• Model accuracy curve.

  • Model loss curve.

  • Confusion matrix.

The model accuracy curve for training and validation, to show how well the model is training/generalizing. The gap between the training and validation accuracy indicates the amount of overfitting. The model loss curve gives a snapshot of the training process and the direction in which the network learns, A large gap between the training and validation curves indicates that the network can still learn more with training. A confusion matrix is a table that is used to describe the performance of a classifier in a set of test data for which we already know the true values. There are four basic terms associated with every confusion matrix26. (i) True Positives [TP]: These are the cases in which we predicted “yes” and patients do have the disease. (ii) True Negatives [TN]: We predicted “no” and they don’t have the disease. (iii) False Positives [FP]: We predict “yes” for the disease, but the patients don’t actually have the disease. This is also known as Type I error. (iv) False Negatives [FN]: Our model predicts “no” but patients have the disease. This is termed as Type II error. It is used to visualize important predictive analytics, which makes easier to understand and get relevant trends of the experiment.

Several traditional measurements were used to assess performance, four metrics are used here to evaluate models: Accuracy (ACC) , Precision (P) , Recall (R) , F1-score(F1).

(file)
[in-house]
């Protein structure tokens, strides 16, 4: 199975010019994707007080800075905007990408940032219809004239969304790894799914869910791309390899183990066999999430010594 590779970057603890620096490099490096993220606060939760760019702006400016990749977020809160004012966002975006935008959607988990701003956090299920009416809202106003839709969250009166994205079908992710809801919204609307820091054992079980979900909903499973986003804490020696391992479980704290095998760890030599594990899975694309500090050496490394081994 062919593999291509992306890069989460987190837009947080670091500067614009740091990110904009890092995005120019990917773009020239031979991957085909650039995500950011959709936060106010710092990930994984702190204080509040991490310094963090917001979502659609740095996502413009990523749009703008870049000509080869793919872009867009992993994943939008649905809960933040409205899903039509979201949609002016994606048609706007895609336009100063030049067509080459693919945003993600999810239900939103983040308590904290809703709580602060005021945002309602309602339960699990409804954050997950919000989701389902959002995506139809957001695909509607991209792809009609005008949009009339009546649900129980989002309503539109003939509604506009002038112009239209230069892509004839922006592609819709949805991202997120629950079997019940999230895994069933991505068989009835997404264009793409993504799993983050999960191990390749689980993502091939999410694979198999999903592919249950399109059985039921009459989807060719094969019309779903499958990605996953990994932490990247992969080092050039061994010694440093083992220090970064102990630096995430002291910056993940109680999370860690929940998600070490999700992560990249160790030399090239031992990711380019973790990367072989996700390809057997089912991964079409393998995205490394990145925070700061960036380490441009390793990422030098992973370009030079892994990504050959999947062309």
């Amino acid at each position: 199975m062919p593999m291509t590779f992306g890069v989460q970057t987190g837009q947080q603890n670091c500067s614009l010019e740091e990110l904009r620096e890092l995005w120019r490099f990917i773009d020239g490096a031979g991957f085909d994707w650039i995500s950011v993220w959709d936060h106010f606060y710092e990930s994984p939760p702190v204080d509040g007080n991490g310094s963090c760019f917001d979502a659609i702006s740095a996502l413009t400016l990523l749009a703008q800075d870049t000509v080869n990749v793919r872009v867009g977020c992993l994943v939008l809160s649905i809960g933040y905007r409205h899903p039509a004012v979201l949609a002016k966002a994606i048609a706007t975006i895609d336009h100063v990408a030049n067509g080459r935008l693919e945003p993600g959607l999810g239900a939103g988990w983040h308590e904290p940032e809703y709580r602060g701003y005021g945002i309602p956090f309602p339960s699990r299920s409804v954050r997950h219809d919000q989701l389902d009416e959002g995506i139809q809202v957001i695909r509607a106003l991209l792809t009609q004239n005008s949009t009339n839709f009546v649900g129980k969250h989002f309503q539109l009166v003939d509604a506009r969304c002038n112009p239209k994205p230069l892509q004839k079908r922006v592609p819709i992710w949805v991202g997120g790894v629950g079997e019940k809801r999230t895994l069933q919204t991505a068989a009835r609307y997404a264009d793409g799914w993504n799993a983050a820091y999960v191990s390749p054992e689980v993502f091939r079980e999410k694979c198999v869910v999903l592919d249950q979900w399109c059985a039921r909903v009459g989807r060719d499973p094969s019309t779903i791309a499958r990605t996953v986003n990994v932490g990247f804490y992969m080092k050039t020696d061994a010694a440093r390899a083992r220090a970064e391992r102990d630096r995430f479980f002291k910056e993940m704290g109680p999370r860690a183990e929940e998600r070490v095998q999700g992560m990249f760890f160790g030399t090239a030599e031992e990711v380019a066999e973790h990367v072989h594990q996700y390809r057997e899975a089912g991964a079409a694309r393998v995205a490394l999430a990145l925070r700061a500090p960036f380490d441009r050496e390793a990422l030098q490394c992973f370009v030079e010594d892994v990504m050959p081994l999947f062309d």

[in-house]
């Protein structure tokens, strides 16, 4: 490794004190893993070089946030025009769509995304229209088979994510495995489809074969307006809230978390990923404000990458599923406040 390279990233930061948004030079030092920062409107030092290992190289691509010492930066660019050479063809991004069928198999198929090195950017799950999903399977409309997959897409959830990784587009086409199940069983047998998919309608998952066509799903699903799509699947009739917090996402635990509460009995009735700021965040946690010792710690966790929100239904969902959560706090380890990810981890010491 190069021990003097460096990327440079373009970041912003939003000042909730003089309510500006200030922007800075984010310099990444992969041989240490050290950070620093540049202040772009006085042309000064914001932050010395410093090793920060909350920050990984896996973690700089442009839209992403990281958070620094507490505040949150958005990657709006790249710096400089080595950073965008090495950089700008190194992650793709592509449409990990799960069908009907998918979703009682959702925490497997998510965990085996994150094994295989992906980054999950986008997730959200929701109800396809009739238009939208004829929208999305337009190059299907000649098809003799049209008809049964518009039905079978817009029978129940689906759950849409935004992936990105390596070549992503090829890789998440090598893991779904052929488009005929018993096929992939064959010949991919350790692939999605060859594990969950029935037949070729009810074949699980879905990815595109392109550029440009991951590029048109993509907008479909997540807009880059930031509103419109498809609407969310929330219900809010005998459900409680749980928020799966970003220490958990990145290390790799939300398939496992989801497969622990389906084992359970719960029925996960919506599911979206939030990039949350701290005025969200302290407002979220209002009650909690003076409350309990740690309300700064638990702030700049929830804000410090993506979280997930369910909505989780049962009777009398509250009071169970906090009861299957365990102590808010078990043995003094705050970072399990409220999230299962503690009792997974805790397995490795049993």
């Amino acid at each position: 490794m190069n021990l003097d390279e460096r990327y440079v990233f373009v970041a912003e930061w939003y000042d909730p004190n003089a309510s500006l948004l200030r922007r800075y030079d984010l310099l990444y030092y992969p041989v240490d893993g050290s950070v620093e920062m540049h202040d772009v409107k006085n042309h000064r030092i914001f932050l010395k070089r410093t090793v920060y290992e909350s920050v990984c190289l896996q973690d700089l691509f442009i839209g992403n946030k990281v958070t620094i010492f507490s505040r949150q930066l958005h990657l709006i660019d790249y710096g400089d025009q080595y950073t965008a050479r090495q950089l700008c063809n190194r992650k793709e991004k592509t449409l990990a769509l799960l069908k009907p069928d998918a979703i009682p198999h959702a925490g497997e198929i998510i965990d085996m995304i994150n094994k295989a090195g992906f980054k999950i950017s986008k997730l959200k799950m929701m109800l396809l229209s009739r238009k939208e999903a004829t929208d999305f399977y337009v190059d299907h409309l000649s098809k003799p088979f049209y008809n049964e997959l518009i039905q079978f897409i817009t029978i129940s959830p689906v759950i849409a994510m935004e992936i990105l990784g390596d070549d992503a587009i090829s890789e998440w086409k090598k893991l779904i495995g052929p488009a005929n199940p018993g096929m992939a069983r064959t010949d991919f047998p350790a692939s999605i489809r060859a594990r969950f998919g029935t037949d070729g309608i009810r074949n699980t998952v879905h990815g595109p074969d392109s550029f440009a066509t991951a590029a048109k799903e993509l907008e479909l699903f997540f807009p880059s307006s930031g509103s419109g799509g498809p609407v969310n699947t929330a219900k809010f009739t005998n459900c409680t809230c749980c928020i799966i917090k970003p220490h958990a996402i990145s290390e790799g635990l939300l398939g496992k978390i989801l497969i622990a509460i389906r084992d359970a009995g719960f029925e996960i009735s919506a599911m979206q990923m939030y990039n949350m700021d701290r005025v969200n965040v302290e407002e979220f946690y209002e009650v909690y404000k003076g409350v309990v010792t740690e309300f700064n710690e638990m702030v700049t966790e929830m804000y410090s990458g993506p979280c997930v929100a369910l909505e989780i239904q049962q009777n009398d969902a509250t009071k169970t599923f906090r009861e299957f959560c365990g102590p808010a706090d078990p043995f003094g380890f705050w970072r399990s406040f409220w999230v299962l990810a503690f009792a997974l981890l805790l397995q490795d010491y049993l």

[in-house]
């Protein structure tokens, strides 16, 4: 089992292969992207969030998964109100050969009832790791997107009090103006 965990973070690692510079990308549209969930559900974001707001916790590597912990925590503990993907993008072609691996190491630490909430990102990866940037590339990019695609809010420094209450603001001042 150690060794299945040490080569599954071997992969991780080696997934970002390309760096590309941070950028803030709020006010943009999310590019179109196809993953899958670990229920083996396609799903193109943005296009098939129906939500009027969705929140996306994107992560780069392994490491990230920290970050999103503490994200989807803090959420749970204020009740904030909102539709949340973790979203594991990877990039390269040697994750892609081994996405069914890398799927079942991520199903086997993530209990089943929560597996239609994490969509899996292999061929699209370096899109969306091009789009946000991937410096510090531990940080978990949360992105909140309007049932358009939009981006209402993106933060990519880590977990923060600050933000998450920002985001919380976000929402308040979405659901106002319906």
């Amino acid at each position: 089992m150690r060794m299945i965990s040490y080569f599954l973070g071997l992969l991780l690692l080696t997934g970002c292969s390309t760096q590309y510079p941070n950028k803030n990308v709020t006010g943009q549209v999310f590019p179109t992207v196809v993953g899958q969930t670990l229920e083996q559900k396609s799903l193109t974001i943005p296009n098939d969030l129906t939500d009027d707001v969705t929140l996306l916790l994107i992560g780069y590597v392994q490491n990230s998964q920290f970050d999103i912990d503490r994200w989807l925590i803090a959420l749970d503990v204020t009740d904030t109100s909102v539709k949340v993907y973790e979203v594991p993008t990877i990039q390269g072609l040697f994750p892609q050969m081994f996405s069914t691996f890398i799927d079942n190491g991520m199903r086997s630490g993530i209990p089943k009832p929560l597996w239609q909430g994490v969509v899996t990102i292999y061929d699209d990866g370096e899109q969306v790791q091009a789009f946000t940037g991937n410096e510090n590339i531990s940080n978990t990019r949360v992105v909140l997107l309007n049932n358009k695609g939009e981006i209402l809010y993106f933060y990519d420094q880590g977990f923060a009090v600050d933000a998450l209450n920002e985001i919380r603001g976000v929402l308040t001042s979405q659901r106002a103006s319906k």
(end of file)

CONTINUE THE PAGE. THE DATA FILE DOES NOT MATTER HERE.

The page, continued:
$$\begin{aligned} ACC= \dfrac{TP+TN}{TP+TN+FP+FN} \end{aligned}$$
$$\begin{aligned} P= \dfrac{TP}{TP + FP} \end{aligned}$$
$$\begin{aligned} R= \dfrac{TP}{TP + FN} \end{aligned}$$
$$\begin{aligned} F1= 2 \times \frac{(P\times R)}{(P+R)} \end{aligned}$$

Experimental setup

The experimental part with the VGG16 model was carried out in three scenarios. In the first scenario, a classification model was developed containing images of normal patients together with patients identified with COVID-19. In the second scenario, we developed a model was developed to discriminate COVID-19 from Pneumonia (viral or bacterial) in those patients with abnormal X-ray images.In the third scenario, we considered three classes,which are COVID-19,Normal and Pneumonia.

These three scenarios were implemented using the Python programming language. To train the models, tools, libraries, and resources of TensorFlow 2.0 (with Keras), we used an open-source deep learning framework. All the required software was encapsulated using the Docker platform for the purpose of reproducing the experiments. Additionally, the necessary libraries (e.g. CUDA 10.2) to run each model on GPUs were included and encapsulated in the container. The GPU specification used for this experiment was an NVIDIA GeForce GTX 1060 with 6GB/PCIe/SSE2, Intel Core i5-3570 CPU 3.40 GHz—4, 15.3 GiB RAM and 3.0 TB.

For the CT-scan images experiments we used Fast.AI ResNet50 and Fast.AI ResNet152 models. They were run on Google Colaboratory with enhanced GPU. The GPU specification used for this experiment was Tesla K80 with 12GB of GDDR5 VRAM, Intel Xeon Processor with two cores at 2.20 GHz and 13 GB RAM.

Ethical approval

All the data was obtained from publicly available datasets, each complying with the ethical standards of the respective institutional and/or national research committees, as well as with the Helsinki Declaration and its later amendments or comparable ethical standards.